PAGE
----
My Go-To Pickled Red Onions Recipe - Skillful Cook
Our recipes, your inbox. Sign up

My Go-To Pickled Red Onions

4 reviews / 5 average

This is my go-to method for making pickled red onions! Takes 5 minutes and no heating necessary.

It's a fact: pickled red onions make everything better. A little extra bite, a little extra tang, and those beautiful ribbony bits of purple and pink. This is one of my favorite fast and easy ways to make any meal a little (lot) more exciting.

In This Post: Everything You Need For Pickled Red Onions

Watch How To Make Pickled Red Onions

Ingredients For This Recipe

Red Onion

Thinly sliced red onion for that perfectly-pink hue. I love using my mandoline for this.


Plain white vinegar is my preference for this recipe.

Salt and Sugar

Some sweetness and saltiness to tie everything together!

My Go-To Method For Pickled Red Onions

Step 1: Cut a Chunk Off the Onion.

I cut just to the side of the stem, going straight down. Remove the peel.

White hand cutting red onion in half

Step 2: Slice On a Mandoline.

This is where the magic happens.

I put my OXO mandoline (affiliate link) on setting #1 - the thinnest setting.

White hand cutting red onion on white mandoline.

I turn the onion sideways and run it down the mandoline so that I get very thin little onion C-shapes.

In my opinion, the cut of the onion is very important in achieving an end result that is thin, ribbony, and beautiful. It's also important to maximize the surface area of the absorbent onion flesh (not the skin) so that the onions really get saturated with all that vinegary goodness.

White hand holding thinly sliced red onions.

Step 3: Add the Vinegar, Water, and Salt.

Transfer your onions to a jar. Add a pinch of salt and sugar.

Fill the jar 1/3 to 1/2 way with white vinegar. And fill it the rest of the way with water.

White vinegar being poured into a jar of red onions.

Step 4: Rest!

Give these guys a little rest: 30 minutes minimum, and (personal preference) 5-7 days in the fridge.

White hand holding a jar of red onions.

I don't heat up my liquids which is why I don't keep them around much longer than 5-7 days. (I also prefer the taste and texture within a few days!) This method is considered quick pickling: just putting raw onion slices in a brine and refrigerating. It works like a charm!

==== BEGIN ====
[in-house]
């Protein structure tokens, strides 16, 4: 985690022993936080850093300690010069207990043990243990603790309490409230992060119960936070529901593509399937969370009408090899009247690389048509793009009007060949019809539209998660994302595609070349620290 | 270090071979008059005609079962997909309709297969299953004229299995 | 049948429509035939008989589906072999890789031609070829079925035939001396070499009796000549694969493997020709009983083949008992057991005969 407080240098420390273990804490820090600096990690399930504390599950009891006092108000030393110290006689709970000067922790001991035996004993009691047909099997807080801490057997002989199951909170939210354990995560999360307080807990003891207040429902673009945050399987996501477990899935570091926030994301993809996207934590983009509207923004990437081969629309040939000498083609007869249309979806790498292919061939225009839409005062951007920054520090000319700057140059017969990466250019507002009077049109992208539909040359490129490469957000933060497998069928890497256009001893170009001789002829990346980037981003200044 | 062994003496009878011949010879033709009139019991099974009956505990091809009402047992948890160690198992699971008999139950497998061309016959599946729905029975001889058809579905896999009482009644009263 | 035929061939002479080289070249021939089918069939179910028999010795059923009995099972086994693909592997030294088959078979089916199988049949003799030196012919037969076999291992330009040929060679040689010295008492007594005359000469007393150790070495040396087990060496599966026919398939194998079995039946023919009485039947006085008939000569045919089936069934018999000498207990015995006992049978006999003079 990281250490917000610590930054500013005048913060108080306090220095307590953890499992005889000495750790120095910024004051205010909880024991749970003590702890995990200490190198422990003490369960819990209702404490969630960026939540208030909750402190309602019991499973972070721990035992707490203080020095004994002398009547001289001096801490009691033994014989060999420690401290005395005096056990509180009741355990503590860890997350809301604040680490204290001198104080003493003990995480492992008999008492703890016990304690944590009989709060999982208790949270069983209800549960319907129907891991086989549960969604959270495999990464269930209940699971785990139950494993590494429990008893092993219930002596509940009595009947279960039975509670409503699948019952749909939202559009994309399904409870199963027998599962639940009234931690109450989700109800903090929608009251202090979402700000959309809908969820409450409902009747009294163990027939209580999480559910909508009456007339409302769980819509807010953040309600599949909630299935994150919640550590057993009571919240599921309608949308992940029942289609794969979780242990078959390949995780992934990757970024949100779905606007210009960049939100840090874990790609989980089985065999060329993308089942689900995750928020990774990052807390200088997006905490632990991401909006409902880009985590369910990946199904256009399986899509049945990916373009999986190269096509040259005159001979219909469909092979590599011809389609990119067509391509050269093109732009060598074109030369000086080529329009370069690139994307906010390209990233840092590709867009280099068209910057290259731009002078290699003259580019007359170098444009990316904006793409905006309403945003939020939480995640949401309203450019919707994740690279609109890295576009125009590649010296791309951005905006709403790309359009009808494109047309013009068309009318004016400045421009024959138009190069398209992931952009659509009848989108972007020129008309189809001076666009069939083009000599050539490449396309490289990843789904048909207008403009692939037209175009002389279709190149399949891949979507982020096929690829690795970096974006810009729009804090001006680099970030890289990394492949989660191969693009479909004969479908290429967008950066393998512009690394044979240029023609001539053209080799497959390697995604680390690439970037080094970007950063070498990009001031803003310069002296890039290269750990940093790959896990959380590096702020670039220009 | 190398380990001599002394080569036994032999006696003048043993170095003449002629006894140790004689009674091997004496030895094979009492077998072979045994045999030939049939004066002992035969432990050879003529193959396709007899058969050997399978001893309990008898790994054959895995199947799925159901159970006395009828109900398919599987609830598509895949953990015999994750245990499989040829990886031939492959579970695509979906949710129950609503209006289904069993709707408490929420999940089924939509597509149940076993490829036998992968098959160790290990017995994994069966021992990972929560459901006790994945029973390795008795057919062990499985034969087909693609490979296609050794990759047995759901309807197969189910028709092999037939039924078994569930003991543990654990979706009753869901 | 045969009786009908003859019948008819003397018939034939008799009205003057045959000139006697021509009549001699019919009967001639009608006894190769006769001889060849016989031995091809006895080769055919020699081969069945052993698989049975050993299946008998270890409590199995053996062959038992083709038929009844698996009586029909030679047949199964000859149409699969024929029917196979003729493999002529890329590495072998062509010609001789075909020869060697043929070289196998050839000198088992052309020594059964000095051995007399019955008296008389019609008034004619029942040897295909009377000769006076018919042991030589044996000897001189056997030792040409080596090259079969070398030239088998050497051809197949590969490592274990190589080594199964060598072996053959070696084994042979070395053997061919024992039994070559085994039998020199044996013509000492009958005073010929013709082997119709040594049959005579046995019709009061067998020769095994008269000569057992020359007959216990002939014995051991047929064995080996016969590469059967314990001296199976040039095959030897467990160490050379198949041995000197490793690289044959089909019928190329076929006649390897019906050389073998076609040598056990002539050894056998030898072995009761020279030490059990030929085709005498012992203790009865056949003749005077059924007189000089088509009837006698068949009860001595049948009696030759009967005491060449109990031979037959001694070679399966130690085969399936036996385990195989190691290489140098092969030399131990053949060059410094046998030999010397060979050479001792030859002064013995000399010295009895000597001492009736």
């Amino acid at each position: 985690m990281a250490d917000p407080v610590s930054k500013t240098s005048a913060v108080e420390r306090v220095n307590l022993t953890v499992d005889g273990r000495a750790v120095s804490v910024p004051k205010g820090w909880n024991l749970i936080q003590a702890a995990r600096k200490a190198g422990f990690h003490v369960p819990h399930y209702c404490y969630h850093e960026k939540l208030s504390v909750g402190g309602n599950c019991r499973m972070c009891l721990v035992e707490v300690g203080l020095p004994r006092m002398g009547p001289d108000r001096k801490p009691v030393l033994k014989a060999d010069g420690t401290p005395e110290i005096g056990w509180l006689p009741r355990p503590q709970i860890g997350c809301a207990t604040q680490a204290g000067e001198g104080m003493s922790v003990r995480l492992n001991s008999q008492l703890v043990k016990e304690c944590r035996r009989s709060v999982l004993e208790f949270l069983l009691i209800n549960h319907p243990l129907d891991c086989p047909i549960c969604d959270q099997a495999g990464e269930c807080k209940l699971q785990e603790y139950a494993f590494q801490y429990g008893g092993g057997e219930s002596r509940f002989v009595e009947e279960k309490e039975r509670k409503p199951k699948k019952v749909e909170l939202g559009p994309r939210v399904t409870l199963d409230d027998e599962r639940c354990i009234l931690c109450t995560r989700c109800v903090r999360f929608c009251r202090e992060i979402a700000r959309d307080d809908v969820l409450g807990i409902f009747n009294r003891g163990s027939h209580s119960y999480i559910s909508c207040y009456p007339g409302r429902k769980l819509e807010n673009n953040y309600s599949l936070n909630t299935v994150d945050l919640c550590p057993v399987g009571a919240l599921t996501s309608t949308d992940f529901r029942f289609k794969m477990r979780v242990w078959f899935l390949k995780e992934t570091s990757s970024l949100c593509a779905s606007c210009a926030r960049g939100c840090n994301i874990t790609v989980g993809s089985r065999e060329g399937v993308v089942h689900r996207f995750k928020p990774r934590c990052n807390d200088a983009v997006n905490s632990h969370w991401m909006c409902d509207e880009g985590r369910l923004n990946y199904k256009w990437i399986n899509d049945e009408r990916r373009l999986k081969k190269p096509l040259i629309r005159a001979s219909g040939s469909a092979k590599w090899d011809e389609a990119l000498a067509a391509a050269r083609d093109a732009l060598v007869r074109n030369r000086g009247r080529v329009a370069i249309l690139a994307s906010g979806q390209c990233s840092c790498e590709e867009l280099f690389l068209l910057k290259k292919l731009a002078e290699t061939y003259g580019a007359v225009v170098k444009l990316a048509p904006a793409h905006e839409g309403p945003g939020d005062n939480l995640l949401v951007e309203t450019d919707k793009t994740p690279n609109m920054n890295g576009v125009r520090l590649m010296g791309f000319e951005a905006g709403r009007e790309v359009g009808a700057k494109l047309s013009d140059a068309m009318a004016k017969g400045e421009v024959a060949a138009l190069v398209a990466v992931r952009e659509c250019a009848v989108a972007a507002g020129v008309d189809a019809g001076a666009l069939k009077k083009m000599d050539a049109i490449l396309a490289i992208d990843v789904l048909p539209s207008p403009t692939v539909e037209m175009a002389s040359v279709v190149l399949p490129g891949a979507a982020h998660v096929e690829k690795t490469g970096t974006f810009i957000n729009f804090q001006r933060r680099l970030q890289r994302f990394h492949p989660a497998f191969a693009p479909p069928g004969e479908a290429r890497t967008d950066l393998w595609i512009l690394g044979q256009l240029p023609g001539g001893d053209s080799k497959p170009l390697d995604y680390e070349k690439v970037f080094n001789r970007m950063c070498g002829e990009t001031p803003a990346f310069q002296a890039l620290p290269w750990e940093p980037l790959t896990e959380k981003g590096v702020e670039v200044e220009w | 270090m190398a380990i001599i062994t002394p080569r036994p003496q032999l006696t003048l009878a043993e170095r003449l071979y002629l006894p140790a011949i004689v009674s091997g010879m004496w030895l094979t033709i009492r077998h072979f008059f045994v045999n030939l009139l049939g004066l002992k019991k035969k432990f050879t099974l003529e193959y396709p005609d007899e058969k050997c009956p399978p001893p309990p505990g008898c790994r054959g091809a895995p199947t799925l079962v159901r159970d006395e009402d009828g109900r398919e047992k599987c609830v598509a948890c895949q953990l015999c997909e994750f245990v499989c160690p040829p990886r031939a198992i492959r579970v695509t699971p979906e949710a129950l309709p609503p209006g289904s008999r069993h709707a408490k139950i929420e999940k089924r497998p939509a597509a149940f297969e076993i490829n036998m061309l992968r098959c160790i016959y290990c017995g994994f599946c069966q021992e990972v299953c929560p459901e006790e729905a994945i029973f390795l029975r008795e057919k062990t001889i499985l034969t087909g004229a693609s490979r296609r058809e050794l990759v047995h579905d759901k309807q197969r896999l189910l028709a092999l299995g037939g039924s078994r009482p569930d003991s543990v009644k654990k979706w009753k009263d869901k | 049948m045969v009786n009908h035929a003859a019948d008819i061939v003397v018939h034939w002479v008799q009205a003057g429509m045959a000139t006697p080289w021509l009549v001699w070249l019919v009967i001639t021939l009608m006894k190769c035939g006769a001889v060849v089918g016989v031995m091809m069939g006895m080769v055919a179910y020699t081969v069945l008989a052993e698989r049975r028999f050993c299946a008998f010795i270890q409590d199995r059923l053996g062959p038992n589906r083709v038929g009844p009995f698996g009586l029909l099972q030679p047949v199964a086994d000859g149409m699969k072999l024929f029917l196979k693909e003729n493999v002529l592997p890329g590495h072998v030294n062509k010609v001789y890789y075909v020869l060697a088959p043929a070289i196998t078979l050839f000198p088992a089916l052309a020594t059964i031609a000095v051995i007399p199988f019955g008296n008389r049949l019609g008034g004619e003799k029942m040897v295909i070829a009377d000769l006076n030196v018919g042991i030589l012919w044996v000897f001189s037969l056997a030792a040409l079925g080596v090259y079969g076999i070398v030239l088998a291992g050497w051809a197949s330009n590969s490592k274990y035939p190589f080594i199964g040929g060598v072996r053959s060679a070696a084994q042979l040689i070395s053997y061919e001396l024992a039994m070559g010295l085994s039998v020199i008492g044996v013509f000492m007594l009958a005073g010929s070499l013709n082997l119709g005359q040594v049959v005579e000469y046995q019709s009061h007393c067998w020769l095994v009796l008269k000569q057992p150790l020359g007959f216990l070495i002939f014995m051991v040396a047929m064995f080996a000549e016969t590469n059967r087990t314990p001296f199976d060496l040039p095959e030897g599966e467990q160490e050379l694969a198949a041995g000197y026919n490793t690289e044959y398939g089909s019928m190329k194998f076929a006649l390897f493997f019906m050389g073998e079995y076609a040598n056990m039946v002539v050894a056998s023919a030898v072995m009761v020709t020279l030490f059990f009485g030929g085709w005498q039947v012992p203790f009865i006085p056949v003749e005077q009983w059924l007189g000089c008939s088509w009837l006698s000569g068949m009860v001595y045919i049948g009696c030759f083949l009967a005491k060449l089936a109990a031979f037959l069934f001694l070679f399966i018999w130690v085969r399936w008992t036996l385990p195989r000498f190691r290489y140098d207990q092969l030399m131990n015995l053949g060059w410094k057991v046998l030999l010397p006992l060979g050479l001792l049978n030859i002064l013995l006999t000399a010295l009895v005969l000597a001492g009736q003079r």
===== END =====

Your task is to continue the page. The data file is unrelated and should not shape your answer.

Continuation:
Lindsay's Notes

Pickled red onions add so much to a sandwich, a bowl, a taco, and more. They are pretty, they are tasty, and I really really love them.

But - hot take - I strongly dislike adding a bunch of extra steps to a recipe just for something that is added at the end as a garnish. Getting out a full-blown saucepan for my garnishes is a line that I don't like to cross.

This is my solution to both: a super fast, easy jar of beautifully ribboned pickled red onions that can be made in about five minutes flat.

Two key things that I do that might be different from other methods:

  • The Cut: I use a mandoline to slice the onions very, very thin. This helps with getting maximum onion surface area to absorb the brine, and it also helps to create beautifully twisty, thin little ribbons that can be piled in a pretty little tangle on top of your bowls, sandwiches, etc.
  • The No-Heat Method: I add the water and vinegar directly to the jar. No boiling, no extras. Just straight white vinegar, water, sugar, and salt. This is considered quick pickling and works great if you're just making one jar to be used in recipes throughout the week (versus doing the water bath and canning).

After my five minutes of prep, they hang out in the fridge while I make the rest of dinner. And they're ready to be eaten by the time I'm done cooking! Yay for pickled red onions.

clock clock iconcutlery cutlery iconflag flag iconfolder folder iconinstagram instagram iconpinterest pinterest iconfacebook facebook iconprint print iconsquares squares iconheart heart iconheart solid heart solid icon
A picture of My Go-To Pickled Red Onions

My Go-To Pickled Red Onions

  • Author: Lindsay
  • Total Time: 5 minutes
  • Yield: 1 jar of pickled red onions 1x


These pickled red onions are super fast, super easy, and add a beautiful tangle of tangy onion flavor just about to any recipe!


Units Scale
  • 1 red onion, peeled and cut into several chunks (see photos above)
  • Roughly 1/3 cup white vinegar
  • Roughly 2/3 cup water
  • 1/2 teaspoon coarse kosher salt
  • 1/2 teaspoon sugar


  1. Thinly slice your chunks of onion into C-shapes using a mandoline on the thinnest setting. (This is what I prefer - if you want the onions more chunky, adjust as needed.)
  2. Place the onions in a jar and add vinegar - I just eyeball it until the jar is about one third of the way full.
  3. Fill the rest of the jar with water. Add salt and sugar; shake a few times to combine. 
  4. Let them rest in the fridge for 30 minutes to 1 hour - then they're ready to use! They can stay in the fridge up to 5-7 days.
  • Prep Time: 5 minutes
  • Category: Topping
  • Method: Fridge
  • Cuisine: American

Keywords: pickled onions, red onions, pickled red onion